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Two steps forward; One step back; And how this affects one's marriage.

Posted by Beverly on 5/01/00 at 17:04 (019723)

I was so happy my pain was diminishing. And yes, after having overdone it once before and ended up barely able to walk, I have used caution.
Well, today I got to see how far away I am from true recovery.

The dreaded trip to the grocery store. At my worst, two weeks ago I used the electric cart. I figured that would still be a good idea, but I didn't see it anywhere. So, off I went on my own two feet. By the time I got to the checkout line, my right foot was in agony. The good news is that my left foot (the one that is less injured) did fairly well.

So, I'm back to resting. But at least I was able to do my shopping on my two feet without limping - even if it did hurt alot towards the end.

I've read the many postings on 'the rest delimma.' It is true that for those of us who have the good fortune to be able to rest, we really can not fully appreciate what it would be like to have PF and have a career that calls for being on one's feet all the time. I am lucky because most of my work is done sitting and much of it is done from home.

One thing I'm curious about, how has this affected your marriages? You would think given that I am married to someone who has had both knees replaced and survived a heart attack, I would get much empathy on the homefront. I'm not saying my family is totally nonempathethic. For instance, during the couple of weeks I could barely stand to be on my foot or drive, I was 'chauffuered' everywhere I needed to go and all the dishes and laundry were done for me, but in general, I find that friends and family (with the exception of my father) have a hard time understanding why this could hurt so much and take so long to heal when to the naked eye my foot looks normal.

How has this affected your marriages? To be fair to my family, I must seem like a diaster area, because I have had so many different things happen to me in the last couple of years. Fortunately, I have not dealt with all of those things at the same time. But there has been little 'rest' time inbetween them. As soon as one thing clears up, something else begins. (And yes, most of the time the doctor found a diagnosis or underlying cause.) Honey Pie's latest term for me is 'fragile.' I guess that's better than saying I dreamed it all up, but sometimes I wonder if that's the underlying thought.

But I should not complain. I have good insurance and a career that allows me to set my own scheldule. And my father has been wonderful.
He bought my new shoes, and said to hit the Birks store when I go to 'the big city' and buy anything I want. And everytime I turn around, he's asking if there is anything he can do. I guess he is used to 'fragile women' in the family. My mother had MS.

Beverly


Re: Two steps forward; One step back; And how this affects one's marriage.

Donna on 5/01/00 at 17:20 (019724)

I think it's like anything, people don't know what it's like unless they have been there, any because our feet do look normal, with the pain all inside, they don't understand. Unless it's some major thing also people think we can just get over it. My ex husband always felt people with back problems were faking, until one day his back was hurting. To bring up a point I mentioned to him how he felt about these fakes before. He became understanding then, but only to back suffering people. Thank God he's my ex, living with such a perfect person was not fun. So you see they don't know unless they have walked in our shoes! Just keep taking care of yourself, we understand.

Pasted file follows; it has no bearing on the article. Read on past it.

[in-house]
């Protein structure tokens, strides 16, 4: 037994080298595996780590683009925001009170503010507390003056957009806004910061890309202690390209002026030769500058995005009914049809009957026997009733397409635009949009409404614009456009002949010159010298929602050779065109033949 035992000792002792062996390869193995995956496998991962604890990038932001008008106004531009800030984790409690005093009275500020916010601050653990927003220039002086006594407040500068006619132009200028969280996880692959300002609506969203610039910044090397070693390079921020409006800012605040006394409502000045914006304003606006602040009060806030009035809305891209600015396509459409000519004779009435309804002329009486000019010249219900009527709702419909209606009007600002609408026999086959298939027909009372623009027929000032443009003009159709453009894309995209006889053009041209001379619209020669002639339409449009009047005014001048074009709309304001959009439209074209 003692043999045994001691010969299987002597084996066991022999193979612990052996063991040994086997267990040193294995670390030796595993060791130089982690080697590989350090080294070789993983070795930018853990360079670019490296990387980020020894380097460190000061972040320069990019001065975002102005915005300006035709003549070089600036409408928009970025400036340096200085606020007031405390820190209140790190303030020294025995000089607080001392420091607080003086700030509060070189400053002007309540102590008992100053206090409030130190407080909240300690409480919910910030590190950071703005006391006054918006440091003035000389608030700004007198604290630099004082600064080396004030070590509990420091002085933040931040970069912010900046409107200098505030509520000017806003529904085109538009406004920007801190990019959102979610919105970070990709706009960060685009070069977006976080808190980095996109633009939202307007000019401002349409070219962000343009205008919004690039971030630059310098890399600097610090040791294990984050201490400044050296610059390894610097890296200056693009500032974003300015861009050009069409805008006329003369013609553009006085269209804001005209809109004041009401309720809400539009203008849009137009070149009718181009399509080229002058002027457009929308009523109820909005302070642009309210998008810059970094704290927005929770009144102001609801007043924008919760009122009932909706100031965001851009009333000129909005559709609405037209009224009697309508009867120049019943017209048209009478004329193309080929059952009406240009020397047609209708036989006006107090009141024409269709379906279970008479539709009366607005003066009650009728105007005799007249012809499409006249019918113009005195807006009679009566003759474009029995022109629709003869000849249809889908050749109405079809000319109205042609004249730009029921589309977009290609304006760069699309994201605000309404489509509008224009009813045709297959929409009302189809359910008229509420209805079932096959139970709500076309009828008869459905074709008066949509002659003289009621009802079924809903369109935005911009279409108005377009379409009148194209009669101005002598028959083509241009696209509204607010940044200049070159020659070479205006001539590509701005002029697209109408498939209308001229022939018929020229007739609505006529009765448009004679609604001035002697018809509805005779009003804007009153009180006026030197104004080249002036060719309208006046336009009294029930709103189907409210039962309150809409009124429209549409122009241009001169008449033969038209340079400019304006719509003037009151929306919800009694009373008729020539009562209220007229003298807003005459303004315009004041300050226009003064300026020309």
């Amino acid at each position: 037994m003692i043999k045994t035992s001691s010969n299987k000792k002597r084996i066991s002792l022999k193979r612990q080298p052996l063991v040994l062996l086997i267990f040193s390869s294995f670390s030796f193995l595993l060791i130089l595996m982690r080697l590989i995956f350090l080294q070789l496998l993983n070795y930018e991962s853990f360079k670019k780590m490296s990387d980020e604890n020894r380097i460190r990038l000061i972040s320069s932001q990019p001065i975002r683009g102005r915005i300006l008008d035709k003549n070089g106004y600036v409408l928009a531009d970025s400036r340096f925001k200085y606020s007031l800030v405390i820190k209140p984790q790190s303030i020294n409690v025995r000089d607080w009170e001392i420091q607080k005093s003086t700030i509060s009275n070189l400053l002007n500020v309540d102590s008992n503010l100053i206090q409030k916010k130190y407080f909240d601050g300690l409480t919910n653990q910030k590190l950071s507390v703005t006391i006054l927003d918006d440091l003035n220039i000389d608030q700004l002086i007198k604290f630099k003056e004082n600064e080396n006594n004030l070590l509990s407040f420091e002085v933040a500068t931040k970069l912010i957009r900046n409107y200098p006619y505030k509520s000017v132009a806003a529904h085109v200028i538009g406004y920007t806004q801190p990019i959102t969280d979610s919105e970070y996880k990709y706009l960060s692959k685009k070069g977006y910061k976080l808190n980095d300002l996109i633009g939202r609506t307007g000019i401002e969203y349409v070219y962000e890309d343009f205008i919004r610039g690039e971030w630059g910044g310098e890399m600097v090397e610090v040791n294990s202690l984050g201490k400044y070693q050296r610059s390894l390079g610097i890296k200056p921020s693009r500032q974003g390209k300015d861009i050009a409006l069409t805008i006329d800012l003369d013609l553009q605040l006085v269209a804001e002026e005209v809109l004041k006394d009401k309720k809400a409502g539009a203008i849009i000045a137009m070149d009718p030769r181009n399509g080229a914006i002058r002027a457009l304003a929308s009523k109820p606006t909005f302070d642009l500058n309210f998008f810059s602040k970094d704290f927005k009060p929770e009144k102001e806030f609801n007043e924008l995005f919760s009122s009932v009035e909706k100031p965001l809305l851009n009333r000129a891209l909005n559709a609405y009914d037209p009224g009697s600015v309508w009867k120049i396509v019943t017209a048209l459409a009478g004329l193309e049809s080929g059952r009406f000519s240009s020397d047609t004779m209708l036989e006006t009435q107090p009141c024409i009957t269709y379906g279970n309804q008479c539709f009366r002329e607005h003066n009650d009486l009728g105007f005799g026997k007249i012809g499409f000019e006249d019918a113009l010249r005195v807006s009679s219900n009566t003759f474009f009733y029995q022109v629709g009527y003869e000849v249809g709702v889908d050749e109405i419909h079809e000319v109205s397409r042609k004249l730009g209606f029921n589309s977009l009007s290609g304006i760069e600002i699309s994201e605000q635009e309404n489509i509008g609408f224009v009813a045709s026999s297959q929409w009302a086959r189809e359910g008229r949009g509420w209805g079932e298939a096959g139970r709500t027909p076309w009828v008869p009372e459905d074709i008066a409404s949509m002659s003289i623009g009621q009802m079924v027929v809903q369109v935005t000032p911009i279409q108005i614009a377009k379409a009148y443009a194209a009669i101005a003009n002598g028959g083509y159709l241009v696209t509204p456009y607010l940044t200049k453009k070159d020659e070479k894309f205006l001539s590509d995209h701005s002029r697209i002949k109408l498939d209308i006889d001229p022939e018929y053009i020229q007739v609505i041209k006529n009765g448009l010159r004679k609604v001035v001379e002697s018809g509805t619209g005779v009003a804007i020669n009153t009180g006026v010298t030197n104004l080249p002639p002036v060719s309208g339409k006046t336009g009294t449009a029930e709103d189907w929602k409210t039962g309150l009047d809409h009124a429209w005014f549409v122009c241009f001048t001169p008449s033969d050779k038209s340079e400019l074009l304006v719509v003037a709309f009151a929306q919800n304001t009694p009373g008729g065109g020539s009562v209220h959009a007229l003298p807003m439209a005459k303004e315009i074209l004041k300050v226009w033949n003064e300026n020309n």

Re: Two steps forward; One step back; And how this affects one's marriage.

Kim B. on 5/01/00 at 17:36 (019727)

In a nut shell, it is tough on marriages. Let's face it, the only people who choose to be around sick people are healthcare workers and volunteers ... family members get drafted.

Your family sounds great to me, and it's good that you know to appreciate your work situation. BTW, is your Dad looking to adopt any more children at this point in his life? (He sounds like a jewel.)

Regards, Kim B.


Re: Two steps forward; One step back; And how this affects one's marriage.

alan k on 5/01/00 at 18:10 (019729)

I am lucky I guess because my wife got pf too at the same time as me.
She was not as bad, and got better through self treatments she devised herself, while taking care of me.

On top of that, she is a health care worker! Last thing she wants to do is come home and help me, but she does it.

We are both in survival mode, automatic pilot, due to these health problems and financial problems and my serious career problems and also starting a complicated very small business. I guess that would be trouble for most but we aren't really registering it. It's not the best way to live but better than fighting.

Sometimes she says things about me complaining, so I try not to. I know it seems like you should be allowed that, but how much does it really help- I mean really-- to have someone hear your complaints? A little, I know, but maybe it's not worth it. She is cooking me dinner right now, on her feet, while I sit here typing. That's enough, I guess. She doesn't need to hear how I feel on top of that. I shouldn't complain too much about my feet because it doesn't change it, and given a choice I would rather have the dinner than the groan.